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Sunday, August 10, 2008

Mark Your Calendar

Dunno if this has an Olympics tie-in, but Belmont Station is tapping the much-anticipated Russian River Supplication on Tuesday. It is a (Flanders?) brown ale "aged in Pinot Noir wine barrels for one year with sour cherries, Brettanomyces yeast, and Lactobacillus & Pedicoccus bacteria." Yes, bacteria--and it's intentional! It is a two-time GABF silver medalist, and I have heard it spoken of only in the sotto voce of those who know. Erase Pliny the Elder from your memory--this is not your pappy's strong ale (unless your pappy's a Flemish brewer).

Thanks partly to a harmonic convergence of brewing trends and also the lack of hops, this has been a banner year in Belgian experimentation in the US. By all accounts, Russian River is one of a handful of breweries that have attained some mastery over the art. Put it on your calendar--Tuesday the 12th. Actually, you better put it down as Wednesday. You wouldn't want to rush into anything. Go Wednesday, for sure. That way your trusty blogger will have gotten the lay of the land for you.

1 comment:

  1. A little info in regard to Bacteria and beer.....

    Lactobacillus & Pedicoccus bacteria are no strangers in the brewing process.

    In our distant human history it was reported that stored grain would eventually sprout due to moisture. In order to SAVE their food these people would quickly boil into a porridge to consume, rather than waste. At some point this porridge would be left out for days until it came in contact with wild yeasts and bacteria. These bacteria would ferment the porridge and create an alcoholic beverage and food. History tells us this concoction became the first beer.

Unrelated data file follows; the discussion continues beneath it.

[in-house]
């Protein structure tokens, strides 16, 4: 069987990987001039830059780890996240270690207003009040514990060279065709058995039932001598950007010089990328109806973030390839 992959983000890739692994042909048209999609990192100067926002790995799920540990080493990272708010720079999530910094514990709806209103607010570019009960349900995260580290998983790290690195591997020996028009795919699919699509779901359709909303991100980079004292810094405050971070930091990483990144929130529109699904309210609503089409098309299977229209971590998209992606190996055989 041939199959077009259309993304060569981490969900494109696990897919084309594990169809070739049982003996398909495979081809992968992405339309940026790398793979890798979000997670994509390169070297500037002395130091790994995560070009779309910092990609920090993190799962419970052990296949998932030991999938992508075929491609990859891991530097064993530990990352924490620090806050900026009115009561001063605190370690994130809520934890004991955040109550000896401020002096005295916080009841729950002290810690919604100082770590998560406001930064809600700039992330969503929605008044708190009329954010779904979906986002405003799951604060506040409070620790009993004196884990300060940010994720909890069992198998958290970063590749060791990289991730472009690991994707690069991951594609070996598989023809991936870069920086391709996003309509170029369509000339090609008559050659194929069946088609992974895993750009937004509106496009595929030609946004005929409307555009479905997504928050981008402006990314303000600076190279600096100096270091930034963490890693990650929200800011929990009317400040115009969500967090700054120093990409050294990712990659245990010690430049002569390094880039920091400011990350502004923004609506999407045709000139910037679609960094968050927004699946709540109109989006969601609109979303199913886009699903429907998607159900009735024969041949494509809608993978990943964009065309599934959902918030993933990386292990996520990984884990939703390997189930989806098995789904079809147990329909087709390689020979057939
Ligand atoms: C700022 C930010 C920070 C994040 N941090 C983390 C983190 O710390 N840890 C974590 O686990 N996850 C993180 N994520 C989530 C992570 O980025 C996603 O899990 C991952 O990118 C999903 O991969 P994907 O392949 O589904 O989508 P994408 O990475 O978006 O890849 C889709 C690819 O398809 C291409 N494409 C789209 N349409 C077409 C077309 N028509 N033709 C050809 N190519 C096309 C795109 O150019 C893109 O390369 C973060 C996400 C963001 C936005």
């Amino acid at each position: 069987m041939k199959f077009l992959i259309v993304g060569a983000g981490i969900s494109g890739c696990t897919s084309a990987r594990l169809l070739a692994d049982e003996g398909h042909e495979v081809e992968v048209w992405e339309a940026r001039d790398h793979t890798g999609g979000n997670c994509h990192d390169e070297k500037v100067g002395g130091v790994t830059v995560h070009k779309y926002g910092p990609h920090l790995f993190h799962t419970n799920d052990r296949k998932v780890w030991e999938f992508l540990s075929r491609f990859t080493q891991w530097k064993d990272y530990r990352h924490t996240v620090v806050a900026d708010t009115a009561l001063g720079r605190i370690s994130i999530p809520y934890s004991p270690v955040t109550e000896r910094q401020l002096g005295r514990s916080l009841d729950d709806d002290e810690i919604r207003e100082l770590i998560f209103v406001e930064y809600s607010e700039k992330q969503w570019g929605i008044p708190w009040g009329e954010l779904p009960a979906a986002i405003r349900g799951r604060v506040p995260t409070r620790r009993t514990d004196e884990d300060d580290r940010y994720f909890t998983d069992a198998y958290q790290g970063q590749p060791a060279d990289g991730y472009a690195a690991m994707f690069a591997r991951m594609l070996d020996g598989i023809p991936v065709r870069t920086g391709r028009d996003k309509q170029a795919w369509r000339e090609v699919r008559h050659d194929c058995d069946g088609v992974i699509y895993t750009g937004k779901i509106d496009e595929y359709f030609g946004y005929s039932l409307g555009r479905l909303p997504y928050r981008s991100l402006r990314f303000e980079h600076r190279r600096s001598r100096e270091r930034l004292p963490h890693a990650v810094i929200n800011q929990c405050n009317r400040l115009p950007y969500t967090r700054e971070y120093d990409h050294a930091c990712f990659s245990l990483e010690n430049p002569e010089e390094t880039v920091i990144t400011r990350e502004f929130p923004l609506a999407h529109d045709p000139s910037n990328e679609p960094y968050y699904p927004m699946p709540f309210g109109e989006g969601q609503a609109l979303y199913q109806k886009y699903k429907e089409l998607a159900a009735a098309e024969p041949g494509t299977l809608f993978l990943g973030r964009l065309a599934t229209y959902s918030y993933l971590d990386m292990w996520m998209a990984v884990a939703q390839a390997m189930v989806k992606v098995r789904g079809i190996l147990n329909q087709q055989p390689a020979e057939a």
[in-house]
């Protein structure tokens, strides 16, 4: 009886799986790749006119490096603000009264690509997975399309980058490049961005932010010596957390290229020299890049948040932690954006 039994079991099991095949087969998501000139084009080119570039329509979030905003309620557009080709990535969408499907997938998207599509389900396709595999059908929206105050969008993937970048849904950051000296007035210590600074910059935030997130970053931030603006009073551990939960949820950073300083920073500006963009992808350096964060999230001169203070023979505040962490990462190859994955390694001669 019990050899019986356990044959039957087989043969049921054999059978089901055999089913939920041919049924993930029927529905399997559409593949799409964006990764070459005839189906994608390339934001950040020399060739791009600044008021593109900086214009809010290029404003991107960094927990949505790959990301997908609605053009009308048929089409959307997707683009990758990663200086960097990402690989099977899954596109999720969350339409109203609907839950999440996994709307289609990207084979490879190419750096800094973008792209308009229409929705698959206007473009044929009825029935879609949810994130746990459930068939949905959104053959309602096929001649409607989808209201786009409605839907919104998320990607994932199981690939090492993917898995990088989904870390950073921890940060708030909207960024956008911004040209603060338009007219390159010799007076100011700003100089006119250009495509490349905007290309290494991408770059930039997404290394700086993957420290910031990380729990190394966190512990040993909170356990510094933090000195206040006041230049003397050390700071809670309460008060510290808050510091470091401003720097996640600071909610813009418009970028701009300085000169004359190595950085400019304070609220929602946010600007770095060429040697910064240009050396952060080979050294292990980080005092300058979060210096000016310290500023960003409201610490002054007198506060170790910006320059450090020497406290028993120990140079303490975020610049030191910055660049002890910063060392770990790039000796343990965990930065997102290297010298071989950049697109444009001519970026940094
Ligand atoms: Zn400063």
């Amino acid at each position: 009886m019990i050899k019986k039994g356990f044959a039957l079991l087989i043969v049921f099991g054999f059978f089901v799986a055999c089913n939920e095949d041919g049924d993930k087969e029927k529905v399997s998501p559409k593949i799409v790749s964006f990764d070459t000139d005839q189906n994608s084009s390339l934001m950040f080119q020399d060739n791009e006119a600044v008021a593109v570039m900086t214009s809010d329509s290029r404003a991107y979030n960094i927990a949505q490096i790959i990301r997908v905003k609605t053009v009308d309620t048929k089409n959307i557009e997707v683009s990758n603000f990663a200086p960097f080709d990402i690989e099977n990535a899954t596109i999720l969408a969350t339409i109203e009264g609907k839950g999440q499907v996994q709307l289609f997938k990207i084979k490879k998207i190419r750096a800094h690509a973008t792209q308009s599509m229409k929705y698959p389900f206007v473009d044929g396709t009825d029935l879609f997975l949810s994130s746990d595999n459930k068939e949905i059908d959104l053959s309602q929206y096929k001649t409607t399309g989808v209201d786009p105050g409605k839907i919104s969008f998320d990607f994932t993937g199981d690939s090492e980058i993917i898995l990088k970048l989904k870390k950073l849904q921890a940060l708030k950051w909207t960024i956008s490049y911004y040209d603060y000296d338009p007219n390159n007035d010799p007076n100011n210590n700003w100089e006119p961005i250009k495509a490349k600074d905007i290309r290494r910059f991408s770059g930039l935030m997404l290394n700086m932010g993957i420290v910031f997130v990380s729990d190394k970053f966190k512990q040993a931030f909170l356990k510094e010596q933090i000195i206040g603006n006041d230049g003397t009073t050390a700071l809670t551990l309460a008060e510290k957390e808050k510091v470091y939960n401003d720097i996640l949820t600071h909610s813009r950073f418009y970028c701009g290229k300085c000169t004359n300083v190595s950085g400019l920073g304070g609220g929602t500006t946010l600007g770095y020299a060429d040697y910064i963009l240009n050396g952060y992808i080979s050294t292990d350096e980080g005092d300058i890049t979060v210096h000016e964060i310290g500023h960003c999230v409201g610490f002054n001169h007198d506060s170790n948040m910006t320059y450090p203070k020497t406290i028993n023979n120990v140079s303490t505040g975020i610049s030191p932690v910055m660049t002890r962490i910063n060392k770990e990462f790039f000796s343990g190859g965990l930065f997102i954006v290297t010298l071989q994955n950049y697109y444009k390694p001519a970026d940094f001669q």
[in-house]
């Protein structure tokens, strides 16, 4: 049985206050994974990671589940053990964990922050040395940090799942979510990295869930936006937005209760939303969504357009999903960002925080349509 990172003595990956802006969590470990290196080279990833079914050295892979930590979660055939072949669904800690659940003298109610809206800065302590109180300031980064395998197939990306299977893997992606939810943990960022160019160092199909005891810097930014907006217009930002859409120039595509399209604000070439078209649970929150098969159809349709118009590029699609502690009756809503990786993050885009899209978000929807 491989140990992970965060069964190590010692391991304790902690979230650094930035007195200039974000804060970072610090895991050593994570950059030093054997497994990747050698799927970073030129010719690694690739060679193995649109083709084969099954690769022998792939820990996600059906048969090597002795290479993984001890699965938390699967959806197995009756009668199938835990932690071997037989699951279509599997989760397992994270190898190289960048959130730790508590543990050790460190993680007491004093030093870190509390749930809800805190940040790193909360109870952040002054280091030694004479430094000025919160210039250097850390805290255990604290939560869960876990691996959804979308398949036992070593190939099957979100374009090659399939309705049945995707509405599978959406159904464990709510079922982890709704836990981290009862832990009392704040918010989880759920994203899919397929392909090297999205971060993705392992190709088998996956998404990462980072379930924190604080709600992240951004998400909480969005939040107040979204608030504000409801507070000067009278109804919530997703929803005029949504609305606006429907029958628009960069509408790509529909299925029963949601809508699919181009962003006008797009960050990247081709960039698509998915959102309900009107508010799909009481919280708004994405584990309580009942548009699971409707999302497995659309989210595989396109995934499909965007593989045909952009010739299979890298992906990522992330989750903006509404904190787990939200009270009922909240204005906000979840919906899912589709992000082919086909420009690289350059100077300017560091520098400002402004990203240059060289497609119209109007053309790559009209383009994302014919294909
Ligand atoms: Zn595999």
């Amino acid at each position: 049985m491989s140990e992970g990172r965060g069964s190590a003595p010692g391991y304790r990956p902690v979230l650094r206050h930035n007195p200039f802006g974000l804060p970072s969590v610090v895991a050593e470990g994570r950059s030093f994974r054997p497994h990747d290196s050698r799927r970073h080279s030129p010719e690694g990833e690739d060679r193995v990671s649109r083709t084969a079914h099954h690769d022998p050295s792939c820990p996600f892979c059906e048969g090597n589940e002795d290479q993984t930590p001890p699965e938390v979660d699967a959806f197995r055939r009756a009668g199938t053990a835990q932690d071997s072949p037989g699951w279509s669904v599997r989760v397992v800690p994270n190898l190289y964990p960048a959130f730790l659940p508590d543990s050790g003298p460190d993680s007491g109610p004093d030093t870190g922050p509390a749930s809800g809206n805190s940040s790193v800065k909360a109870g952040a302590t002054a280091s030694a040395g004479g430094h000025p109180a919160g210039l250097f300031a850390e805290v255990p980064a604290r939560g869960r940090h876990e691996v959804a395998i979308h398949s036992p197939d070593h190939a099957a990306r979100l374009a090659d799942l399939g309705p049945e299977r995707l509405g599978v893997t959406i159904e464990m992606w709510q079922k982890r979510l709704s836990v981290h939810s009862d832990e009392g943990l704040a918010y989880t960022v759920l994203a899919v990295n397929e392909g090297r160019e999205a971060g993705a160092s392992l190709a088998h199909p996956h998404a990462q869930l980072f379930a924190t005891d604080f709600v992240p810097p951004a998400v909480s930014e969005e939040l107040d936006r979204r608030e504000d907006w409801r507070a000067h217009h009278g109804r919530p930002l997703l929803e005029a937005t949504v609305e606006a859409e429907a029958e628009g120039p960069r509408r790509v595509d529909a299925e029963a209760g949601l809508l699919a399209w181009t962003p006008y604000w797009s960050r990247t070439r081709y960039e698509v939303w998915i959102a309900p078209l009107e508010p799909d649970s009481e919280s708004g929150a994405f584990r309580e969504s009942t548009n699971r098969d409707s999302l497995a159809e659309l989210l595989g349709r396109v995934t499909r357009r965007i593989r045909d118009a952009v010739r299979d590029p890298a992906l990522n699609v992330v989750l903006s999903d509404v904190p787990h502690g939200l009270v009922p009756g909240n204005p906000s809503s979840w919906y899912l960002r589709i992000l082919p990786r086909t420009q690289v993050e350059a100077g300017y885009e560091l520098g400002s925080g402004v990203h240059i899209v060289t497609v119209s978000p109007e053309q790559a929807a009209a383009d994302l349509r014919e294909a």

Fast forward thousands of years later. It wasn't until Louis Pasteur started experiments with the process of yeast (1859) that we started to actually understand how yeast functions and thrives.

    Pasteur first proposed the production of carbon dioxide from yeast as responsible for raising a loaf of bread in 1859.

    Before Pasteur's time (150 years ago), ALL beers were fermented by Wild Yeasts and common bacteria like Lactobacillus & Pedicoccus bacteria.

    Once the discovery and isolation of "Saccaromyces cerevisiae" (Brewers yeast)became the preference for brewing, we started using this yeast for brewing beer on a wide scale and is still used today.

    Brewing evolved a little differently in Belgium ( and we should be grateful). Belgian lambics, Belgian wheat beers and some Belgian ales (such as reds known as the "Burgundies of Belgium") are acidic and full of complex flavors due to bacteria. Their brewing process welcomes bacteria! Windows and sometimes roofs of traditional breweries are kept open so that native bacteria can fall into and onto the cooling and beer wort to assist in fermenetation. Cobwebs and dust (riddled with bacteria) are allowed to adorn the walls and aged barrels with similar bacteria, are used to ferment or help ferment the beers. In some cases, these processes have been unchanged for 500-800 years in Belgian brewing history.

    In fact, it's only been less than 150 years that mostly Brewers YEAST has been used throughout the world.

    Lactobacillus and Pediococcus convert sugars to lactic and other acids to give a pleasant acidic flavor to beers. Germany's Berliner Weisse is also fermented with a lactic type bacteria to produce an acidity.

    In short.... Bacteria and beer have evolved hand in hand for thousands of years. Embrace our human history and drink some bacteria today... ;-}